U.S. Rep. Tom Tancredo said President George W. Bush was pursuing "cheap labor and political points" with his plan to offer legal guest worker status to millions of illegal immigrants.
Tancredo is right. But that doesn't mean Bush's proposal is wrong.
No one should be shocked by Bush's timing. This is an election year and no doubt the president is hoping to shore up his standing among Hispanics. And there also is no doubt that one of the primary beneficiaries of the Bush proposal is big business, which would suddenly be able to draw from a large pool of cheap labor.
But even if Bush's proposal is politically expedient, the president deserves credit for offering the most significant step toward immigration reform in decades.
Bush's plan would create a program allowing immigrants to work in mostly low-skilled, low-wage jobs for up to three years. An estimated 8 million immigrants in the country illegally would have the opportunity to get legal status by joining the program.
The benefits of the proposal are clear. First, millions of illegal immigrants already filling jobs in this country suddenly would have access to basic services such as drivers' licenses, health insurance and the same workplace protections as their co-workers. They could change jobs and bring their families with them to the United States. They could contact police to report crimes without fear of being deported. Quite simply, they would have access to healthier, more humane lifestyles.
Businesses, particularly those in the service and agriculture sectors, would have a more stable pool of legal workers from which to recruit. The government already estimates that 52 percent of all workers in the agriculture industry are illegal immigrants. The reason? Most Americans are unwilling to work the largely low-paying, labor intensive jobs in the agriculture industry. Why not give those eager to work those jobs the opportunity to do so legally?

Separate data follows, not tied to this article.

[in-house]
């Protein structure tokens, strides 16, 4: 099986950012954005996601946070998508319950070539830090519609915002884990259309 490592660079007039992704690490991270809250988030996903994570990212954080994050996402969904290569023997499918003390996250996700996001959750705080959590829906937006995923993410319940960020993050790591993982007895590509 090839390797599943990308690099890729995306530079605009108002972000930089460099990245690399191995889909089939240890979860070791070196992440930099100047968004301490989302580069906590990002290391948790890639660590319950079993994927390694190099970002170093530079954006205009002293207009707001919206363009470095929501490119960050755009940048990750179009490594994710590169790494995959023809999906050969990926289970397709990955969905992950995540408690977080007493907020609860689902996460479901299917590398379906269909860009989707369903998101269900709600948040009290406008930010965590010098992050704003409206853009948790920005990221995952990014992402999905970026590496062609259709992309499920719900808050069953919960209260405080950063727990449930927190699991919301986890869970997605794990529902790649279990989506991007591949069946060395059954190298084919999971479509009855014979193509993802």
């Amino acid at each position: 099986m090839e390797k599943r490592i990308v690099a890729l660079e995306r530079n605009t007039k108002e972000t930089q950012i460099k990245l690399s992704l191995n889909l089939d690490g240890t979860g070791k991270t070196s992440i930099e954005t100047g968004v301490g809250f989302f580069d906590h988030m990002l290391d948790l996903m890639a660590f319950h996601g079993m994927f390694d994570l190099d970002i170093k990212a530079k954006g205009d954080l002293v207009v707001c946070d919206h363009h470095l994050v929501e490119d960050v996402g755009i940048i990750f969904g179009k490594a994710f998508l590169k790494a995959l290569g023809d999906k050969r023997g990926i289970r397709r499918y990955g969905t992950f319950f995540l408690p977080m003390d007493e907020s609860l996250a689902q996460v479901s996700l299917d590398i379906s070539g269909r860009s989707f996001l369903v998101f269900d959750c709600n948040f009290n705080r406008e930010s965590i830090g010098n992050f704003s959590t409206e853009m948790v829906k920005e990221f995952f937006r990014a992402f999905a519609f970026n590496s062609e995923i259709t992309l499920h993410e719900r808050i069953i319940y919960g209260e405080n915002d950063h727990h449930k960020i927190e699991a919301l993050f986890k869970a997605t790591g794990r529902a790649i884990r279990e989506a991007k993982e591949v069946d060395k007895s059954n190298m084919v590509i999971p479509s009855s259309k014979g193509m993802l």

The proposal could ease tensions at the borders. Every year, hundreds of illegal immigrants die trying to sneak into the United States via the harsh deserts of Texas, New Mexico and Arizona. Such deaths would no doubt be reduced by a program giving immigrants the means to enter the country legally.
The proposal is not without shortcomings. Foremost, the guest worker program would last only three years. Many immigrants might choose to maintain illegal status instead of building a life in the United States only to be forced to give it up and leave after three years. Critics say Bush's proposal actually would make it harder for immigrants to gain permanent residency.
Bush's plan is a long way from becoming law. There will be significant debate in Congress over his proposal, and the end result -- if there is one --likely will look different from what is being proposed.
But give the president credit for putting forth a thoughtful idea, an idea that is far better than simply trying to build more walls between us and our neighbors to the south. Bush has ignited the debate. Now, let it begin in earnest.